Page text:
1 Saganomiyanomotocho, Ukyo Ward, Kyoto, 616-8393
The 100 meters (or 328 feet) of footpath from Nonomiya Shrine to Okochi-Sanso cuts through the quaint and atmospheric Bamboo Forest, where countless tall, green bamboo plants stretch out for as far as the eye can see towards the sky, forcing sunlight to filter through its foliage and turning the harshest of sunbeams into rays of comfortable warmth. This popular path is part of the strolling course you’ll take if you hop onto a sightseeing rickshaw, which is, once again, something unique that we highly recommend going for!
Tenryuji Temple is located in the center of the Arashiyama area and can be easily accessed from the Bamboo Forest. Inside, you'll find the beautiful Sogen Garden, a Japanese-style garden designed by Musō Soseki, the first chief priest of the temple. From there, you can catch a glimpse of the faraway Arashiyama and Kameyama in the background, framing the garden within an impressive natural landscape. Whichever season you choose to visit, a stunning view will be waiting for you here for sure.
68 Sagatenryuji Susukinobabacho, Ukyo Ward, Kyoto, 616-8385
Saga Tofu Ine’s Tofu Cuisine
Saga Tofu Ine Head Store
As one of Kyoto’s most well-known sightseeing destinations, Arashiyama is lined with popular eateries serving the throngs of hungry tourists at almost every hour of the day. The main street in front of Arashiyama Station on the Keifuku Arashiyama Line is especially famous for being a gourmet paradise. In fact, there are so many restaurants serving great-tasting food that you may be at a loss as to which one you should step into! Some of the specialty foods you’ll find along this street are yuba (tofu skin), tofu, and sweet dessert. Head to Saga Tofu Ine to try their amazing tofu cuisine for lunch!
Saga Tofu Ine's Warabimochi
The restaurant is located right next to a dessert shop which serves carefully prepared warabimochi (mochi topped with soybean powder) and delicious parfait. They also sell takeout and souvenirs that you can buy home for keepsake or as a gift, if you like!
Saga Tofu Ine Head Store
19 Sagatenryuji Tsukurimichicho, Ukyo Ward, Kyoto, 616-8384
Located near Togetsu Bridge is an unusual cafe called eX Cafe, which you can also reach by walking straight down the main street from Arashiyama Station. The building itself was a former large Japanese-style residential house and you'll find interesting artistic paintings on its outer walls and sliding doors. A great spot to rest and relax in during your Arashiyama tour whenever you feel like it.
The cafe's "Hoku Hoku Odango Set" is our recommendation. You get to cook your own dango (rice flour dumplings) skewers atop a charcoal stove just the way you like it and enjoy them while they're still piping hot! Sauces available are red bean and mitarashi (sweet soy sauce). The elegant mood this creates makes the cafe a perfect place to just sit down and sip a cup of tea at leisure as well. After having your fill of Arashiyama, it's time to head over to Osaka and Namba for some night activities.
35-3 Sagatenryuji Tsukurimichicho, Ukyo Ward, Kyoto, 616-8384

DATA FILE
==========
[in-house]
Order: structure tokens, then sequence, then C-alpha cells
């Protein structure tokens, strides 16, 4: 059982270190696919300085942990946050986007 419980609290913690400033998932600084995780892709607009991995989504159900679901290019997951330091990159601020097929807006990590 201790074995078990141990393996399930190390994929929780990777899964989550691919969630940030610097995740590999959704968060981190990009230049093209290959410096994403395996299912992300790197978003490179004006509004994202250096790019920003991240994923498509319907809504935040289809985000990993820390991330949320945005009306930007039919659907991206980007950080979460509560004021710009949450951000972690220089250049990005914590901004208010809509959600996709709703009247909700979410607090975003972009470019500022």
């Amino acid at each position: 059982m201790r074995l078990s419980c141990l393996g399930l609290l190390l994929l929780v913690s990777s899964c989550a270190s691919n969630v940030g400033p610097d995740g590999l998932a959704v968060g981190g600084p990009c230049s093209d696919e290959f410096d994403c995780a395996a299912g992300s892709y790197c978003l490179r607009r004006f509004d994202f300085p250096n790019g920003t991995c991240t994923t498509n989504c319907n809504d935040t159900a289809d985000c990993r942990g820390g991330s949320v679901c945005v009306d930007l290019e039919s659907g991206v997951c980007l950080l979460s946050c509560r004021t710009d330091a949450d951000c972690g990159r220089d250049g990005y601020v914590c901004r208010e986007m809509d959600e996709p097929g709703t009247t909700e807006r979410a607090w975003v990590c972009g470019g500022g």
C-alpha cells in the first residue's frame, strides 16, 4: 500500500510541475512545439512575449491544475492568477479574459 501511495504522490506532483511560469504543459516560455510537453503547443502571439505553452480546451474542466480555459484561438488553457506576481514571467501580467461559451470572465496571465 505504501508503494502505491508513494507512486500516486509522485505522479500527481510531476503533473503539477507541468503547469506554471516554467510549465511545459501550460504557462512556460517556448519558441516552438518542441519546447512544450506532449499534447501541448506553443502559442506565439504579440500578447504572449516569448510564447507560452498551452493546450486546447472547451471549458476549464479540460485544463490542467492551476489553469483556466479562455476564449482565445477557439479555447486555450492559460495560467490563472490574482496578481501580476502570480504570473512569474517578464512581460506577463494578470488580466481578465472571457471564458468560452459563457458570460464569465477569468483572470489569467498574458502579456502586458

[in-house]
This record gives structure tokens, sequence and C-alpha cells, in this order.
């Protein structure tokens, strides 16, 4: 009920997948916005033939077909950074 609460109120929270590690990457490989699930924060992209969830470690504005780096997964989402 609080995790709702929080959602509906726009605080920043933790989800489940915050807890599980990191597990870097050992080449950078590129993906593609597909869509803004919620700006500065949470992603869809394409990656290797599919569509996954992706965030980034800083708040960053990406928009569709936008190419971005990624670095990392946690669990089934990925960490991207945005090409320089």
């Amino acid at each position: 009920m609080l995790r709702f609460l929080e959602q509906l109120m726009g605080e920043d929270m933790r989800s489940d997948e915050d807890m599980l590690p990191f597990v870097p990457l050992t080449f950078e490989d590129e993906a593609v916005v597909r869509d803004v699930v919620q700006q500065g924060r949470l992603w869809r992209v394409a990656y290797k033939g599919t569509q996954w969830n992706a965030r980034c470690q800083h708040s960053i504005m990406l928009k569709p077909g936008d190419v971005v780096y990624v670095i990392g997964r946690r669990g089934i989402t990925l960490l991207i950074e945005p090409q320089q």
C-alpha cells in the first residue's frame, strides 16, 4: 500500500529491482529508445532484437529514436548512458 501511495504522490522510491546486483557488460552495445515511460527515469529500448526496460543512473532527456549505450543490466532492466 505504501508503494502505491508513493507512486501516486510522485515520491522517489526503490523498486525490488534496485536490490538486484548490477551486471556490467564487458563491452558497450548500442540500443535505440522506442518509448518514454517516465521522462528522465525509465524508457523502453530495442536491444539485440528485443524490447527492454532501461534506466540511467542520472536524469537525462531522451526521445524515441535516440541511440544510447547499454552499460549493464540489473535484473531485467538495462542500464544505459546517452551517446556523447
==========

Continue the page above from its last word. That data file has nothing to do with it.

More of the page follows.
[Day 2: Night] City night life at Osaka Minami and Dotonbori (Glico Sign -> Dotonbori Dinner -> Ebisu Tower)
Take a train from Arashiyama Station on the Hankyu Line to Osaka-Umeda Station, then switch to the Osaka Metro from Umeda and head to Namba. This will take about an hour, and by the time you reach the Osaka Minami area, you'll be treated to the electrifying sight of countless neon signs flashing in the night, the most famous of which would have to be the Glico man sign, where tourists often gather in front for commemorative shots. Take your dinner at Dotonbori, a bustling street that's full of some of the best eating houses Osaka has to offer. Whatever you feel like having, you can be sure you'll find it in Dotonbori, a great place to visit to immerse yourself in the exciting Osaka vibe!
Dotonbori Ferris Wheel at Ebisu Tower
About a three-minute walk away from Dotonbori Bridge is the Don Quijote Dotonbori store, which is easy to identify since it's visible even from the bridge! On top of the building is Ebisu Tower, a large ferris wheel with a special feature: Virtual Realty goggles! If you take the ferris wheel while wearing the VR goggles, you'll get to enjoy a 360° VR video that makes you feel as if you're floating in the air.
Night view of the city from the ferris wheel
Gazing at iconic Osaka skyscrapers like Tsutenkaku and Abeno Harukas from the ferris wheel is a memory you'll remember for a long time to come.
Ferris Wheel at Ebisu Tower
7-13 Souemoncho, Chuo Ward, Osaka, 542-0084
[Day 3] Making the rounds on major tourist hotspots in the ancient city of Nara (Tōdaiji -> Kasuga Taisha -> Kōfukuji)
Day three will be spent in the city of Nara. Nara Station is about an accessible 40-minute train ride from Osaka-Namba Station, both on the Kintetsu Line. There are three major shrines here that are must-visit sites: Tōdaiji, Kasuga Taisha, and Kōfukuji. If you've done your rounds on them and still have time to spare, consider slotting in the Nara National Museum, especially if you're a fan of Buddha statues. If you're more interested in shopping and cafes, however, there's always the option of taking a leisurely walk around the Naramachi area.
To meet the Buddha statue that most people associate with Nara, head for Tōdaiji. This is the main shrine which contains the largest wooden-built Buddha Hall in the world!
Hokkedo (Sangatsudo) Hall
Here you can find a famous pair of giant muscle-bound guardians at the temple's gateway; there are also many buildings that have been designated as national treasures and important cultural properties such as Nandaimon, Nigatsu-do, and Hokke-do (Sangatsu-do).
406-1 Zoshicho, Nara, 630-8211